##### Reference no: EM131251595

Consider the leaf spring experiment in Problem 8.7. Suppose that factor E (quench oil temperature) is very difficult to control during manufacturing. Where would you set factors A, B, C, and D to reduce variability in the free height as much as possible regardless of the quench oil temperature used?

Problem 8.7:

Continuation of Problem 8.6. In Exercise 6.6, we found that all four main effects and the two-factor AB interaction were significant. Show that if the alternate fraction (I = - ABCD) is added to the 241 design in Problem 8.6 that the analysis of the results from the combined design produce results identical to those found in Exercise 6.6.

Problem 8.6:

In Example 6.6, a 24 factorial design was used to improve the response rate to a credit card mail marketing offer. Suppose that the researchers had used the 241 fractional factorial design with I = - ABCD instead. Set up the design and select the responses for the runs from the full factorial data in Example 6.6. Analyze the data and draw conclusions. Compare your findings with those from the full factorial in Example 6.6.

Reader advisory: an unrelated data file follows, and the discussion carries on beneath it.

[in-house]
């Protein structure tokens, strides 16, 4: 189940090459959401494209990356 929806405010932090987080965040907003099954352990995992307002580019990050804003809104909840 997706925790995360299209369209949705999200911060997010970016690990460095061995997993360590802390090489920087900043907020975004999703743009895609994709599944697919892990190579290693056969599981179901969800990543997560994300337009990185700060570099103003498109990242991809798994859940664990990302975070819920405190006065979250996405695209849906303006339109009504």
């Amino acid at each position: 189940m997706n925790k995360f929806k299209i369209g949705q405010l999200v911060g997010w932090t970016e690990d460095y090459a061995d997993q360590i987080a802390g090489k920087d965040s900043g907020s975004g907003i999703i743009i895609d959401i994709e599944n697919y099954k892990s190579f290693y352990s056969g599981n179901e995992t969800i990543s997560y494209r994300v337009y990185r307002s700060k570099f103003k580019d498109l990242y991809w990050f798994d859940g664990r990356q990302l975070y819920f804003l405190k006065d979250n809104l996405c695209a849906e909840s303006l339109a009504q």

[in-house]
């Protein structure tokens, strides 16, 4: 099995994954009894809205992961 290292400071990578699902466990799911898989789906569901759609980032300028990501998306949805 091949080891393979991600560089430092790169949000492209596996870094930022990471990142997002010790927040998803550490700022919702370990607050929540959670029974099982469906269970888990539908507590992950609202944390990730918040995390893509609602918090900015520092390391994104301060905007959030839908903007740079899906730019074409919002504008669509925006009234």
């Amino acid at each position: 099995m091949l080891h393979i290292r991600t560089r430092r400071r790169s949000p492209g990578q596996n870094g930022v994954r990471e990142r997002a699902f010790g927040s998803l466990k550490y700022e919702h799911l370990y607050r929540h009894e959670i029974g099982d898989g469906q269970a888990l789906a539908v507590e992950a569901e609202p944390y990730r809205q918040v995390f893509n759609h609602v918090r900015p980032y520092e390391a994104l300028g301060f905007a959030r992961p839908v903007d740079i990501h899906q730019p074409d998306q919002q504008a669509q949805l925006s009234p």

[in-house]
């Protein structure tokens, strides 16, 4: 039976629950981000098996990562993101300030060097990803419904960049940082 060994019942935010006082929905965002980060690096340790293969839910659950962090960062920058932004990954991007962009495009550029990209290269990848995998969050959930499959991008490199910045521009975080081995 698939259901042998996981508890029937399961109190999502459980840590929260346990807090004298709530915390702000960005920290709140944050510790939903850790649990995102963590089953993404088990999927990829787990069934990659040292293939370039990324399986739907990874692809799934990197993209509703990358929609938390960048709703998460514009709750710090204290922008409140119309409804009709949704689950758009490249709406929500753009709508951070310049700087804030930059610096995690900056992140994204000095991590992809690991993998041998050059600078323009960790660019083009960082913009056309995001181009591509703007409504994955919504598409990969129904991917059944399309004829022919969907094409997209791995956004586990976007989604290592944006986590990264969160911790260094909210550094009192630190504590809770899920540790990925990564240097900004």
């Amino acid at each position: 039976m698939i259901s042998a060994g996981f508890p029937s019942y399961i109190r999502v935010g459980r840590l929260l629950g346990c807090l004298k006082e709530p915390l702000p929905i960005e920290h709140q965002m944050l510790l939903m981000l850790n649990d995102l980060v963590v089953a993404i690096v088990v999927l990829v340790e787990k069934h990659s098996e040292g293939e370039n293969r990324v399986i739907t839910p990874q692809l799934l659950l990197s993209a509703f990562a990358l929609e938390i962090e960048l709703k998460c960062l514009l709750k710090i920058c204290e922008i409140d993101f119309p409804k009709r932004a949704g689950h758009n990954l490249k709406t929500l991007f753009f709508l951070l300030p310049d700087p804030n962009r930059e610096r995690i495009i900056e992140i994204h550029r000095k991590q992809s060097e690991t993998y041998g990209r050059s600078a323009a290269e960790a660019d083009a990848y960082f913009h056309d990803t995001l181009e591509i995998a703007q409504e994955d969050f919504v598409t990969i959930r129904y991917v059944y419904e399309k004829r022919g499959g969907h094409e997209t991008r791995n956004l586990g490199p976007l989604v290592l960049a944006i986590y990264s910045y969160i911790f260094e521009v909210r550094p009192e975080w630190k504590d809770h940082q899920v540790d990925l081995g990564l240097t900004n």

Example 6.6:

An article in the International Journal of Research in Marketing ("Experimental Design on the Front Lines of Marketing: Testing New Ideas to Increase Direct Mail Sales," 2006, Vol. 23, pp. 309-319) describes an experiment to test new ideas to increase direct mail sales by the credit card division of a financial services company. They want to improve the response rate to its credit card offers. They know from experience that the interest rates are an important factor in attracting potential customers, so they have decided to focus on factors involving both interest rates and fees. They want to test changes in both introductory and long-term rates, as well as the effects of adding an account-opening fee and lowering the annual fee. The factors tested in the experiment are as follows:

The marketing team used columns A through D of the 24 factorial test matrix shown in Table 6.22 to create 16 mail packages. The +/- sign combinations in the 11 interaction (product) columns are used solely to facilitate the statistical analysis of the results. Each of the 16 test combinations was mailed to 7500 customers, and 2837 customers responded positively to the offers.

Table 6.23 is the JMP output for the screening analysis. Lenth's method with simulated P-values is used to identify significant factors. All four main effects are significant, and one interaction (AB, or Annual Fee × Account Opening Fee). The prediction profiler indicates the settings of the four factors that will result in the maximum response rate. The lower annual fee, no account opening fee, the lower long-term interest rate and either value of the initial interest rate produce the best response, 3.39 percent. The optimum conditions occur at one of the actual test combinations because all four design factors were treated as qualitative. With continuous factors, the optimal conditions are usually not at one of the experimental runs.